Each Steam Machine coming to the market later this year will be unique - that's the message we're getting from groups like iBuyPower and Falcon Northwest here in the first month of the year. Speaking with the creators of the SteamOS devices that'll be arriving inside the second half of the year, it would seem as though they've got some time to fill - it's Valve, after all, that'll be deciding when the devices are actually allowed to be released as it's Valve that has to release the final software build and the Steam Controllers that go with the machines for final market readiness. Today we're looking at what iBuyPower is doing, specifically, to make their Steam Machine an ideal release.
Earlier this month we had a chat with iBuyPower Marketing Manager Ricky Lee on what they'd be doing to reach release time with Valve. As it turned out, they'd be waiting on Valve before they could hit the road. If Valve had released SteamOS at the start of January, the company would have their Steam Machine out by February.
The machine is set. We had a peek at the first Steam Machine from iBuyPower up close and personal - it's simple, made of a couple of reinforced plastic bits, one on top and one on the bottom, cut in half by a single semitransparent piece of plastic that allows a litany of lights to shine through.
The demo unit you see here has a button that switches these lights up - the final release will likely have this button hidden or axed altogether.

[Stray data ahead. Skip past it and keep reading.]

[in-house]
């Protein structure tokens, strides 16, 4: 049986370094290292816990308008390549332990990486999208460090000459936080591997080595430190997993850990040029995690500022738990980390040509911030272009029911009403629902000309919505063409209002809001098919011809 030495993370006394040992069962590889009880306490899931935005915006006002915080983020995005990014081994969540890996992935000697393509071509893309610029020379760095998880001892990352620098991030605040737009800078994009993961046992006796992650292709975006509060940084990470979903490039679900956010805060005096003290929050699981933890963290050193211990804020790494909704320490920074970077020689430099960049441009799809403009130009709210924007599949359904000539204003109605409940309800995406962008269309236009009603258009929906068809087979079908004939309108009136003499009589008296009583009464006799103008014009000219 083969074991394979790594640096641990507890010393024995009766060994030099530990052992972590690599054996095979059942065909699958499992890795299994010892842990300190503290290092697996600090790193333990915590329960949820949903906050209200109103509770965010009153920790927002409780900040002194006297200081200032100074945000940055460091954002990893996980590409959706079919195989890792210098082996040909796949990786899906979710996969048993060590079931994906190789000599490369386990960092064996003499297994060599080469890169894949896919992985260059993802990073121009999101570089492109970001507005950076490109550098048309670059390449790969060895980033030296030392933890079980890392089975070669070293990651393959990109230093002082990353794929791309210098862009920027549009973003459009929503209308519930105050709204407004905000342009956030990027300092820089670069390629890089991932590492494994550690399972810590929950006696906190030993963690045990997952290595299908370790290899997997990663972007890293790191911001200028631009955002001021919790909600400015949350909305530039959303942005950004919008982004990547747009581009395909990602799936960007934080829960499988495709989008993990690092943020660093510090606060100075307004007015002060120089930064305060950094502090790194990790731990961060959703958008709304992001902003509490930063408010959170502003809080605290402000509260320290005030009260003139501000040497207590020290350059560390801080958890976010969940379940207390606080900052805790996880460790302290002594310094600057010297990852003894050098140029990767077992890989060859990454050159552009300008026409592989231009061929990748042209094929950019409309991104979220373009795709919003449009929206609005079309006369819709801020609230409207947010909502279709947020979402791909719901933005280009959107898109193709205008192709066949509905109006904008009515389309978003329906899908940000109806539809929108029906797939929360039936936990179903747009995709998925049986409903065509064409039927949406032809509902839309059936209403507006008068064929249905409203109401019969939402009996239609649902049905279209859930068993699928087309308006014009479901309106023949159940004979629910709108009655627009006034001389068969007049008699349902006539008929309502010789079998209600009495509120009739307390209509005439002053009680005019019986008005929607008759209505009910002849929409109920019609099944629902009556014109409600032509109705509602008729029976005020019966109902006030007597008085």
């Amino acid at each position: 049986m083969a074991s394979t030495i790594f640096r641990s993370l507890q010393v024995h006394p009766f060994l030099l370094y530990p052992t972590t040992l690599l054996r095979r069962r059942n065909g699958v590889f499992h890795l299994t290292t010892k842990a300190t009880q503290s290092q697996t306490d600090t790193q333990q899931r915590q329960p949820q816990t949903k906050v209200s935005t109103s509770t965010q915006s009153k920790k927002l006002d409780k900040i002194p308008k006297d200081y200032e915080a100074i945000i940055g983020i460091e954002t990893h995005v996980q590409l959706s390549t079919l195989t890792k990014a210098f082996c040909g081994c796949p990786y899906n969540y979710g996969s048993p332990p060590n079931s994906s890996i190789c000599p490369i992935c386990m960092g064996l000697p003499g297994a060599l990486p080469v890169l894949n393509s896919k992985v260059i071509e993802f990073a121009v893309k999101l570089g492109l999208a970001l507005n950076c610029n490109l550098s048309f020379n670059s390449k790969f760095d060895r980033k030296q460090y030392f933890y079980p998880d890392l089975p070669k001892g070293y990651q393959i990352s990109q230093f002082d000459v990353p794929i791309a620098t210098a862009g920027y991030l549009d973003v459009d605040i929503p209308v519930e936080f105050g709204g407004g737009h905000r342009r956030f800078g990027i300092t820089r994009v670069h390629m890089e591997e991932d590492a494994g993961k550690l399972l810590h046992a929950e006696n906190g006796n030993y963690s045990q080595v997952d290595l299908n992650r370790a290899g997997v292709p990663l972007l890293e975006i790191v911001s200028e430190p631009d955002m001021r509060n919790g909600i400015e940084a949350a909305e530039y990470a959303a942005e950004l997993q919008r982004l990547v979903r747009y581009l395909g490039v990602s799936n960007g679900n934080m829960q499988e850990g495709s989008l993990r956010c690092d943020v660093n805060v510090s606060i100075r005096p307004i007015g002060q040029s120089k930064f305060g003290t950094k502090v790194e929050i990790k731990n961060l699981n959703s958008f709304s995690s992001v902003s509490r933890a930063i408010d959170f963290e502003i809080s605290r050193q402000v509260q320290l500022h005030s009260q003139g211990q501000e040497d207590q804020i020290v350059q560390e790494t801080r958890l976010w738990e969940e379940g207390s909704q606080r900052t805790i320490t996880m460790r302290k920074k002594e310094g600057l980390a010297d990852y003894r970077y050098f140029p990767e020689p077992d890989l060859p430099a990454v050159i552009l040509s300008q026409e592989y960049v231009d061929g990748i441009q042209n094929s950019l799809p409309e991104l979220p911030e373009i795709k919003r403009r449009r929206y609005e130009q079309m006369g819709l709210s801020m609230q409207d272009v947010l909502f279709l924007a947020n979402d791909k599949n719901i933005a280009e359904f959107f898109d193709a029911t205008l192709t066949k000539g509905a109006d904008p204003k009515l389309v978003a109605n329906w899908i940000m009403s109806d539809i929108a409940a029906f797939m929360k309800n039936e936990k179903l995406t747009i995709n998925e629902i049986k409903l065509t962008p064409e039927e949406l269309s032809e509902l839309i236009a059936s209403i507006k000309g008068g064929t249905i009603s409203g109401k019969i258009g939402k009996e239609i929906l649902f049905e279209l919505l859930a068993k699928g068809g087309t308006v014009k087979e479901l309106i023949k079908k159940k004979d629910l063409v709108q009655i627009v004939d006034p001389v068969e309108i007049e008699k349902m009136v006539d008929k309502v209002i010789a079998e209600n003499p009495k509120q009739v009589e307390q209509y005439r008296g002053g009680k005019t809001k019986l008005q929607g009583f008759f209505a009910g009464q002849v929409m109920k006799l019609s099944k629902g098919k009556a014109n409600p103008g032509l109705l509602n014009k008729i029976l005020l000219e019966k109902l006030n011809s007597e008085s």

The size is not unlike that of the Xbox One. It's very, very similar in weight as well - though we'll not have final specifications until a final unit is produced. It's large enough to feel substantial, but small enough to fit inside a backpack.
The package, here, seems to rest inside a sort of two-sided environment. On one side you've got what Lee calls "an add-on to your TV." Lee even went so far as to suggest that iBuyPower's "design vision for this box was no to make a PC, but to make a console - to make an add-on to the TV."
"Americans consume content in the living room", said Lee, "they sit and watch TV and sports in the living room with a controller." Therein lies the pricing strategy as well. As it's uncommon to pay more than a few hundred dollars for a television these days, it's not realistic - suggests Lee - to assume they'll pay thousands of dollars for a PC to go along with it.
The pricing strategy with this iBuyPower Steam Machine "is to offer very, very simple options," said Lee, "you need a console? You need a Steam Machine? This is the one you want. You turn this on and hit go, it's all you need."
That's not to say that this iBuyPower machine isn't upgradable. According to Lee, "the motherboard is the only thing locked in." Lee continued, "it's the ideal package solution - advantages to this over a console include a long-term upgrade path. That means upgradable hard drive, video card, CPU, everything."
Sound like a build you'd like to take part in? We'll be continuing to speak with the creators of these Steam Machines over the next few weeks and months to get a better idea of what it is they're trying to work with and do with SteamOS. Meanwhile we'll leave it to you to decide which group is best situated to offer the most unique - or even the best - Steam Machine build and release.